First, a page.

Mission of Stephen Gaynor School
A pioneer in special education, Stephen Gaynor School is an independent Pre-K, Lower, and Middle School for bright students with learning differences. Founded in 1962, Stephen Gaynor School provides a highly individualized educational program in a rich, rigorous, and nurturing environment in which students gain the skills and confidence necessary to learn, grow, and reach their full potential.
Meredith Akins started teaching at Stephen Gaynor School as a full time Drama Teacher in September 2016 and uses theater to examine the life stories and experiences of different members of society allows for the possibility of growth of students and faculty. She is part of different collaborative teams that share similar core values, such as the Faculty Diversity and Inclusion Committee and the Musical Team. The Faculty Diversity and Inclusion Committee fosters an inclusive environment that supports and celebrates each individual in the school community. The FDIC works to raise awareness, promote critical thinking, and encourage responsible action around issues of diversity. Through these efforts, we can ensure that these values are infused in all aspects of the school for students of all ages. As part of the Musical Team, Meredith works alongside the Music Department to choreograph and direct the Spring Musical. Past productions include Seussical Jr. and Lion King Jr.
Research has shown that the arts are an essential part of a child's education, and performing arts education is particularly important to students with learning differences. Performing arts can improve academic performance, literary skills, and social skills. Experience in performing arts is also an important strategy for engaging and motivating students with learning differences. At Stephen Gaynor School, we know firsthand the transformative effect that experience in performing arts has on our students. This video features Head of School Scott Gaynor, Co-Founder and Director of Education Yvette Siegel Herzog, and Actor and Gaynor Parent Mark Ruffalo.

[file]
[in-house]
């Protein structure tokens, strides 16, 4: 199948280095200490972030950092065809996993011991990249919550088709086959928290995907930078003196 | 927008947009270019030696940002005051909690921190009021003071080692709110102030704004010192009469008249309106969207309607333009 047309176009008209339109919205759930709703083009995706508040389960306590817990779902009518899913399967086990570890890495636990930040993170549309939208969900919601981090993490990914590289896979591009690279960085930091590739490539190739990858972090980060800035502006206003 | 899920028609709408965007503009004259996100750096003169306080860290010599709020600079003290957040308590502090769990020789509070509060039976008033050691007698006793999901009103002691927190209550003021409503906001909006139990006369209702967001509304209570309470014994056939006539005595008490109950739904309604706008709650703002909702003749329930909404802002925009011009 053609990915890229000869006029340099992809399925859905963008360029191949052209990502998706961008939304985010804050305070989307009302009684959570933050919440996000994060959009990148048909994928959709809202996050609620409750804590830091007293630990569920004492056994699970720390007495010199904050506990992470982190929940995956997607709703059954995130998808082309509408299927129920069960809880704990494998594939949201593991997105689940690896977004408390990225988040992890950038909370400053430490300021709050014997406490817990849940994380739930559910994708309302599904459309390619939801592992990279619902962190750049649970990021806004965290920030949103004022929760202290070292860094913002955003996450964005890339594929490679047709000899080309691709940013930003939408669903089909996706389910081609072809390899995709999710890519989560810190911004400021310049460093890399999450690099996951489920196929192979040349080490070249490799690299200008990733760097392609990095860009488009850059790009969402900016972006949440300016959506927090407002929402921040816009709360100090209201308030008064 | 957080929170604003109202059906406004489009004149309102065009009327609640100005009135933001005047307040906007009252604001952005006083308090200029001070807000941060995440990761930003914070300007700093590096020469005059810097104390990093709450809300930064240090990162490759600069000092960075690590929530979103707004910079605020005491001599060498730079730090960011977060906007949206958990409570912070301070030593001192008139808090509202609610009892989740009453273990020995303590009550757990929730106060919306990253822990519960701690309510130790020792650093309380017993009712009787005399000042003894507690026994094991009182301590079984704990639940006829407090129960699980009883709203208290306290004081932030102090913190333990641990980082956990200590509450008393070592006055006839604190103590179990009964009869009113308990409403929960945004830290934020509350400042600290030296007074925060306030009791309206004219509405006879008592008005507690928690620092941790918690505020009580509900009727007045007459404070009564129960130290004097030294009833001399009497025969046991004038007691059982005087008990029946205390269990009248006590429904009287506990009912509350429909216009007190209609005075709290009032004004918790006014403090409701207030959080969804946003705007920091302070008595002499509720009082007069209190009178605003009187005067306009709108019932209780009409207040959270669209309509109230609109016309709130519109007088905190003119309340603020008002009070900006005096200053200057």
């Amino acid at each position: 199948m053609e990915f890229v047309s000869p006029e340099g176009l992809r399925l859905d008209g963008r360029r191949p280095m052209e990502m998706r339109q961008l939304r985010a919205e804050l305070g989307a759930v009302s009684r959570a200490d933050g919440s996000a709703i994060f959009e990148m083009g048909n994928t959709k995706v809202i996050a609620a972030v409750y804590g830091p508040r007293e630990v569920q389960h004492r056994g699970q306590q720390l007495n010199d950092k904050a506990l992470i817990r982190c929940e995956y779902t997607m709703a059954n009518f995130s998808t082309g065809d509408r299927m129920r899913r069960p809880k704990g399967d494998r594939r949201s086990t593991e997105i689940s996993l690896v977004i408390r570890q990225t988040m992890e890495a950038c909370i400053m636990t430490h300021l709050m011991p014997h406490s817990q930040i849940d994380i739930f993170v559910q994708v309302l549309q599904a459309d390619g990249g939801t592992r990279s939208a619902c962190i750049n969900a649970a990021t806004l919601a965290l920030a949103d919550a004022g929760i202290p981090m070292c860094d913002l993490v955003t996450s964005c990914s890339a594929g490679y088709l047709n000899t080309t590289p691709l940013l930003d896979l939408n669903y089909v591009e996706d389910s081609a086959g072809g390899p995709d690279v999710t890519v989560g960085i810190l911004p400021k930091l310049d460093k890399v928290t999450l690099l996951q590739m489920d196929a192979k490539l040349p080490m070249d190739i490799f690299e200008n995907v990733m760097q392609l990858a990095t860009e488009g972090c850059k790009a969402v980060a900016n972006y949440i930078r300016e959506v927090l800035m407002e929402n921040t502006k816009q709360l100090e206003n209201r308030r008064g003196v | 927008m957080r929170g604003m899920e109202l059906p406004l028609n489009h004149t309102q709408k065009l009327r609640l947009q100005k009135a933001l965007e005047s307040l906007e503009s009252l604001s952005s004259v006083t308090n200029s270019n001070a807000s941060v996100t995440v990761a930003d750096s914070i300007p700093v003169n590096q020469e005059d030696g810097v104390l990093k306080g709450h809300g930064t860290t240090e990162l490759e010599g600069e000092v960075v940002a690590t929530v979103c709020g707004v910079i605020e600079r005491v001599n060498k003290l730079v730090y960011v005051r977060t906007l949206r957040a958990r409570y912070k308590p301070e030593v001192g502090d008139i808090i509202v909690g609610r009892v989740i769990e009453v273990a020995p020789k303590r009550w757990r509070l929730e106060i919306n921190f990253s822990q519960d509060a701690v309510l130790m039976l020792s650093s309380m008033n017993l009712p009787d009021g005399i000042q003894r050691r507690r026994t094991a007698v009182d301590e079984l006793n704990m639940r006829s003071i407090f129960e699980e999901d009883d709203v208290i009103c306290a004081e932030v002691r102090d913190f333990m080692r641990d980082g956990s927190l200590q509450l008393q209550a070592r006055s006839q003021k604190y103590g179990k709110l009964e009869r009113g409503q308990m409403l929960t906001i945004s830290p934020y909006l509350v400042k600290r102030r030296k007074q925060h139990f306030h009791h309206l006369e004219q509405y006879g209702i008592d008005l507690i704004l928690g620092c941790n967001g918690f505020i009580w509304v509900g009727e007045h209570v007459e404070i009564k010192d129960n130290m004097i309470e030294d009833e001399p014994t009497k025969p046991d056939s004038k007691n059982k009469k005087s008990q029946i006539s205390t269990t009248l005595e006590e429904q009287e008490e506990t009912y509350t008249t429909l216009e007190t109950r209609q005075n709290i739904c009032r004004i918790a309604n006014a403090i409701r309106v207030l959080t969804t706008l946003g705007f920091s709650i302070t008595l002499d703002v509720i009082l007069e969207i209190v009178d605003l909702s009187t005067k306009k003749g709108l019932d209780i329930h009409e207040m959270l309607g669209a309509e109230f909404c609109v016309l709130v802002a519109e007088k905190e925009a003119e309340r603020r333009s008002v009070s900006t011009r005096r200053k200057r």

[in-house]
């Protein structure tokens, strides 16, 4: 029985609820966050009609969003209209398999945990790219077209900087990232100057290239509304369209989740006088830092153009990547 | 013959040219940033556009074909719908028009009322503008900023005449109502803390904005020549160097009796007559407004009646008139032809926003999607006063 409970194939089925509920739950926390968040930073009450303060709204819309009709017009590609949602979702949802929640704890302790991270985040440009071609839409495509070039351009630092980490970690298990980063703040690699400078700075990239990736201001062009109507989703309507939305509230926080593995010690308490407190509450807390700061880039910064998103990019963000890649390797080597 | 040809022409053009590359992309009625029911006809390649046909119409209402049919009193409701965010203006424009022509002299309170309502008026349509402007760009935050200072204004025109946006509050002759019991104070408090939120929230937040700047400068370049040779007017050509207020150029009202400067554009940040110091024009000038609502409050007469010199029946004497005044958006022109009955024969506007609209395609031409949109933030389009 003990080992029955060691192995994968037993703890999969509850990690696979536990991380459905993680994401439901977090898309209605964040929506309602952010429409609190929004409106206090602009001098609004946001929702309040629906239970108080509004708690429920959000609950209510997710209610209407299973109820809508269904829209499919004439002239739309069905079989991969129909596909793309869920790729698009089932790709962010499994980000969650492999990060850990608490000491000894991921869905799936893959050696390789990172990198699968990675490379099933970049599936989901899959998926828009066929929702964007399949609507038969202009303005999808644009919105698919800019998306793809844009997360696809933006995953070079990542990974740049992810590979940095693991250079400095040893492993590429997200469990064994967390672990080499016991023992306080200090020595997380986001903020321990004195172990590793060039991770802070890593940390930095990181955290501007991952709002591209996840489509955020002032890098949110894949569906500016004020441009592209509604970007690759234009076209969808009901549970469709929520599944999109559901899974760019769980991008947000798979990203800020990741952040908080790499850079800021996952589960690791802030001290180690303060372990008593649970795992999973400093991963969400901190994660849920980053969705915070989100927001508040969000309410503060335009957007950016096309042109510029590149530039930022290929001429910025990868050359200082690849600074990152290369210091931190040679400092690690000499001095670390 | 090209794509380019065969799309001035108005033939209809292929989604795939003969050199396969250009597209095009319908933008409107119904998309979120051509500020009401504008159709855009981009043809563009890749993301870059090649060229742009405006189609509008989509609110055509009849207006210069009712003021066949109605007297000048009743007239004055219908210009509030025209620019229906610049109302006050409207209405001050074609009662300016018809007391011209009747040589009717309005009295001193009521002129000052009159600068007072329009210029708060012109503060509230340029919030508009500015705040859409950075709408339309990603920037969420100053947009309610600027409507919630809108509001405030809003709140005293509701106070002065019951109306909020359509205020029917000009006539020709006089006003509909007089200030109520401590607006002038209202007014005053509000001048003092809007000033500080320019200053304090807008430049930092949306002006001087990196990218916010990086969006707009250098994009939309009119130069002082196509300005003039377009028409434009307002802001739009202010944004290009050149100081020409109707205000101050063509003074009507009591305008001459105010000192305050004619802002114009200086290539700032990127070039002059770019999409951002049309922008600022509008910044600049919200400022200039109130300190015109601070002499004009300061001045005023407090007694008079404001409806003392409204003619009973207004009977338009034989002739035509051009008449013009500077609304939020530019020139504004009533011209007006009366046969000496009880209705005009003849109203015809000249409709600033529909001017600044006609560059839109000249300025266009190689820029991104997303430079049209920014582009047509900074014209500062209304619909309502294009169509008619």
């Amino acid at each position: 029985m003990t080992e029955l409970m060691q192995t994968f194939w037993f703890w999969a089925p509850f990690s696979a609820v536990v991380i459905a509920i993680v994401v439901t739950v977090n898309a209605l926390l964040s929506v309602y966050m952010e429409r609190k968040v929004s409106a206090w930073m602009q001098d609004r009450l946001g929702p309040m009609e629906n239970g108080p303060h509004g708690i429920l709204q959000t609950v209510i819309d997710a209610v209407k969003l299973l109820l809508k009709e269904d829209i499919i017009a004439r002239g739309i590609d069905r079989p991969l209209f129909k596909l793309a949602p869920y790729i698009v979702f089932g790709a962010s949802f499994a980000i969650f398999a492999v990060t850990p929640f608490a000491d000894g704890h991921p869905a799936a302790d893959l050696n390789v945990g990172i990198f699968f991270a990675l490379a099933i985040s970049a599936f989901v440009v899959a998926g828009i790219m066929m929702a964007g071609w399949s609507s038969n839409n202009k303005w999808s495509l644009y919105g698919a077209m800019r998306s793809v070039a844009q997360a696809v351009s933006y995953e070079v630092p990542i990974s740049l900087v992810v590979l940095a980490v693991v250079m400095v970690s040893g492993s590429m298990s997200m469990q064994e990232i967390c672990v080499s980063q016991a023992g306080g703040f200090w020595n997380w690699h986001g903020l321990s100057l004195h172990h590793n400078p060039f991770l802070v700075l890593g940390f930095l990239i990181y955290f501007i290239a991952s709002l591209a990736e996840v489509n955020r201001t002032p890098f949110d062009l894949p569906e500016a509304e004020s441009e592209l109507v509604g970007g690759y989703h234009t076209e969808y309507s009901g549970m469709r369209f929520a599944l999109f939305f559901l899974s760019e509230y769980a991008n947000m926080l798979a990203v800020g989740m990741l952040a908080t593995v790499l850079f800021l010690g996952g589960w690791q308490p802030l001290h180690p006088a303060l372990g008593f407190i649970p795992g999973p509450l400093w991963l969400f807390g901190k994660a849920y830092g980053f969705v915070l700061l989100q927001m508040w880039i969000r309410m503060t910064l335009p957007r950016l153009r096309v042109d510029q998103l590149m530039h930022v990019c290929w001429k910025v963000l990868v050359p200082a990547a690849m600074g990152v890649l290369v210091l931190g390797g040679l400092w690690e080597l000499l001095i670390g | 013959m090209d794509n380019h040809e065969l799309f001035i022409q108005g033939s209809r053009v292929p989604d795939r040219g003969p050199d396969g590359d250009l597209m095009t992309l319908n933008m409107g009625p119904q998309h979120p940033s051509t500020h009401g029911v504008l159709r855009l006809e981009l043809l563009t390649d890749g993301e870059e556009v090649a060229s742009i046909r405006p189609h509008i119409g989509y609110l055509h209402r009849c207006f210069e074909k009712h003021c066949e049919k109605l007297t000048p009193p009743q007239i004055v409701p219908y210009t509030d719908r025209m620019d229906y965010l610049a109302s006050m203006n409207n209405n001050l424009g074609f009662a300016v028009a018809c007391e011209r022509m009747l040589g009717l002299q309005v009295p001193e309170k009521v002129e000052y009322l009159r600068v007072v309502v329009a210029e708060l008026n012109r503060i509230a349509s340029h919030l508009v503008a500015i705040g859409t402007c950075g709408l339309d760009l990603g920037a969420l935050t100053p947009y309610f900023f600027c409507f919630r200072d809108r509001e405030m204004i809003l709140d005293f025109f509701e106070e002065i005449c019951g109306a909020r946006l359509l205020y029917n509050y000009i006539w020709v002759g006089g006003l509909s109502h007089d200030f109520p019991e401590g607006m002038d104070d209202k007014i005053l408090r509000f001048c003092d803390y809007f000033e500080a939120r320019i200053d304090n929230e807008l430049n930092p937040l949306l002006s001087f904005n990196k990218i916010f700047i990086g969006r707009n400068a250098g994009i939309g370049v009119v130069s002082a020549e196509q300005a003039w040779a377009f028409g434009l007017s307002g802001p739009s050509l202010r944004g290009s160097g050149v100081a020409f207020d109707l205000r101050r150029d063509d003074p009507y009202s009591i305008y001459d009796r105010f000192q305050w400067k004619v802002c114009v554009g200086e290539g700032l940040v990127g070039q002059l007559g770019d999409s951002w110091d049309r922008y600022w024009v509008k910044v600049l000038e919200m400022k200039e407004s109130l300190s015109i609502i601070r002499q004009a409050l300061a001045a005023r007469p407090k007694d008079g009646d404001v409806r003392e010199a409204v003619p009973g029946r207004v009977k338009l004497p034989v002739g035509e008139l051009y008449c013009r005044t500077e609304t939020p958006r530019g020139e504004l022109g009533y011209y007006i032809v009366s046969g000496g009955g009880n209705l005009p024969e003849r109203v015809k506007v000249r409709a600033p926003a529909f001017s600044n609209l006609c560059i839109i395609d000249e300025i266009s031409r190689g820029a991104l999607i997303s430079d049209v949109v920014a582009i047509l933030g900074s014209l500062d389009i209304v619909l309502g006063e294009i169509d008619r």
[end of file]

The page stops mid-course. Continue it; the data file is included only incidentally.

Students from Silver Cluster spent 8 weeks learning about the Sit In Movement through the lens of a Process Drama. We first read “Let’s Talk About Race” by Julius Lester so that students could feel comfortable talking about different racial backgrounds and to understand that we all inherently want the same thing, happiness and understanding. We then studied different ways groups of people (i.e LGBT, suffragists, disabled, black lives matter) might protest (i.e silent, marches, boycott, etc). We used our bodies to show different emotions that protesters felt based on images from past protests. We then created character profiles of college students wanting to join SNCC, the Student Nonviolent Coordinating Committee. They chose their own objectives, tactics, occupations, race, age, where they were raised and lived. In role, they took part of Tolerance Training to prepare for a future Sit-in demonstration. They did exercises to help them control and have awareness of their breath and minds in the midst of chaos and stress. In character roles, they debated how, where and when in protest. They improvised how to raise bail money and spread exposure to the cause. All of this took place in 1960 in Birmingham. Through a partnership with the Art Teacher, students finally created artwork to depict what equality meant to them.